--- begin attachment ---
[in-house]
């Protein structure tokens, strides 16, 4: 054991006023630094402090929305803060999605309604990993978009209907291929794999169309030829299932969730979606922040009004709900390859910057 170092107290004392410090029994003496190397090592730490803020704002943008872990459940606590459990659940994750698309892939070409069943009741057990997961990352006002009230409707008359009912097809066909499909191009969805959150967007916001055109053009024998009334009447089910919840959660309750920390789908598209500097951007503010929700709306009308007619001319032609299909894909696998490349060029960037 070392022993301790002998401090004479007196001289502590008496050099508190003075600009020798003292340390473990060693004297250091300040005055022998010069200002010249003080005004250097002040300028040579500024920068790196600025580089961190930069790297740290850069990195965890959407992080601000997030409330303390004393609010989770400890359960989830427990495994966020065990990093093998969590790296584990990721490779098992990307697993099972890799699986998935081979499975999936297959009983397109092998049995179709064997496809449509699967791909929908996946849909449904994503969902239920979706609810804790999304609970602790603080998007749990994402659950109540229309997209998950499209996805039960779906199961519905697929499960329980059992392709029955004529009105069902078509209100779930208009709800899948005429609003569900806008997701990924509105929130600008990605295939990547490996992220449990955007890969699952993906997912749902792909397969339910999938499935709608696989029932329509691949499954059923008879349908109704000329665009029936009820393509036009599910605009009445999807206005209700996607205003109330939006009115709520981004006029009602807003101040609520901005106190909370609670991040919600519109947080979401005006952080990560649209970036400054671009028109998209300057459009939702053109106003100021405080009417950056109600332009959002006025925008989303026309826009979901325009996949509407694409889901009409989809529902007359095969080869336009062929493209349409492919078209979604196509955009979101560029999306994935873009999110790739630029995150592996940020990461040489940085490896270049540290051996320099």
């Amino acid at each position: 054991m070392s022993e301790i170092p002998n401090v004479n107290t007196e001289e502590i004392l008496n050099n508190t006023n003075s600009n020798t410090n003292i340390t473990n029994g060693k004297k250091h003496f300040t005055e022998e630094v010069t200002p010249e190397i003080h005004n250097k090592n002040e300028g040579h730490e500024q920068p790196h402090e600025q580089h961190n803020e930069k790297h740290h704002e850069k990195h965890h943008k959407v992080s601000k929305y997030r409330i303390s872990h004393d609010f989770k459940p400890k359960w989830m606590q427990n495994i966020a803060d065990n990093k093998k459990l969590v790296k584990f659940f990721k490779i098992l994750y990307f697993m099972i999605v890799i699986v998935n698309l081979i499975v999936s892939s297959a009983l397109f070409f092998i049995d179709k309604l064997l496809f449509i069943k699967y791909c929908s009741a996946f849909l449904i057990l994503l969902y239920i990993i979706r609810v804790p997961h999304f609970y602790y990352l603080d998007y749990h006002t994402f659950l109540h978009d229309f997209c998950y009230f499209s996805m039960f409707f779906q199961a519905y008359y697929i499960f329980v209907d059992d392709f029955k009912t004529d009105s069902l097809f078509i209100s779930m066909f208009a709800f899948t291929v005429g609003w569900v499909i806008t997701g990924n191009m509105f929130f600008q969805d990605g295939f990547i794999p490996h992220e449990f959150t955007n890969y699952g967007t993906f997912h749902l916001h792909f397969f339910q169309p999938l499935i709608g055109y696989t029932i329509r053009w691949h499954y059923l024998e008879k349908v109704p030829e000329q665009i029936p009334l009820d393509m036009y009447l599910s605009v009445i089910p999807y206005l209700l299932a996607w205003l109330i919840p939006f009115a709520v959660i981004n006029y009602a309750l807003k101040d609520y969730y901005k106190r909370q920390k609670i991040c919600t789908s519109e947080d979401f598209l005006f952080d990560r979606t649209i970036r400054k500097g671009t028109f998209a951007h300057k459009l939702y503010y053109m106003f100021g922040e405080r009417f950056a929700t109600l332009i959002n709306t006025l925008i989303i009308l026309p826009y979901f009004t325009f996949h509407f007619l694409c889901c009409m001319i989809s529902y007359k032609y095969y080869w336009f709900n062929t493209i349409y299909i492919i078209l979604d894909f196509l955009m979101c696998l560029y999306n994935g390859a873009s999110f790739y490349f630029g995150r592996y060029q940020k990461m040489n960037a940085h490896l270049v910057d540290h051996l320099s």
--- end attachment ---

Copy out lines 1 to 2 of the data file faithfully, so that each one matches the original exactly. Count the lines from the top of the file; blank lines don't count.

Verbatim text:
[in-house]
């Protein structure tokens, strides 16, 4: 054991006023630094402090929305803060999605309604990993978009209907291929794999169309030829299932969730979606922040009004709900390859910057 170092107290004392410090029994003496190397090592730490803020704002943008872990459940606590459990659940994750698309892939070409069943009741057990997961990352006002009230409707008359009912097809066909499909191009969805959150967007916001055109053009024998009334009447089910919840959660309750920390789908598209500097951007503010929700709306009308007619001319032609299909894909696998490349060029960037 070392022993301790002998401090004479007196001289502590008496050099508190003075600009020798003292340390473990060693004297250091300040005055022998010069200002010249003080005004250097002040300028040579500024920068790196600025580089961190930069790297740290850069990195965890959407992080601000997030409330303390004393609010989770400890359960989830427990495994966020065990990093093998969590790296584990990721490779098992990307697993099972890799699986998935081979499975999936297959009983397109092998049995179709064997496809449509699967791909929908996946849909449904994503969902239920979706609810804790999304609970602790603080998007749990994402659950109540229309997209998950499209996805039960779906199961519905697929499960329980059992392709029955004529009105069902078509209100779930208009709800899948005429609003569900806008997701990924509105929130600008990605295939990547490996992220449990955007890969699952993906997912749902792909397969339910999938499935709608696989029932329509691949499954059923008879349908109704000329665009029936009820393509036009599910605009009445999807206005209700996607205003109330939006009115709520981004006029009602807003101040609520901005106190909370609670991040919600519109947080979401005006952080990560649209970036400054671009028109998209300057459009939702053109106003100021405080009417950056109600332009959002006025925008989303026309826009979901325009996949509407694409889901009409989809529902007359095969080869336009062929493209349409492919078209979604196509955009979101560029999306994935873009999110790739630029995150592996940020990461040489940085490896270049540290051996320099």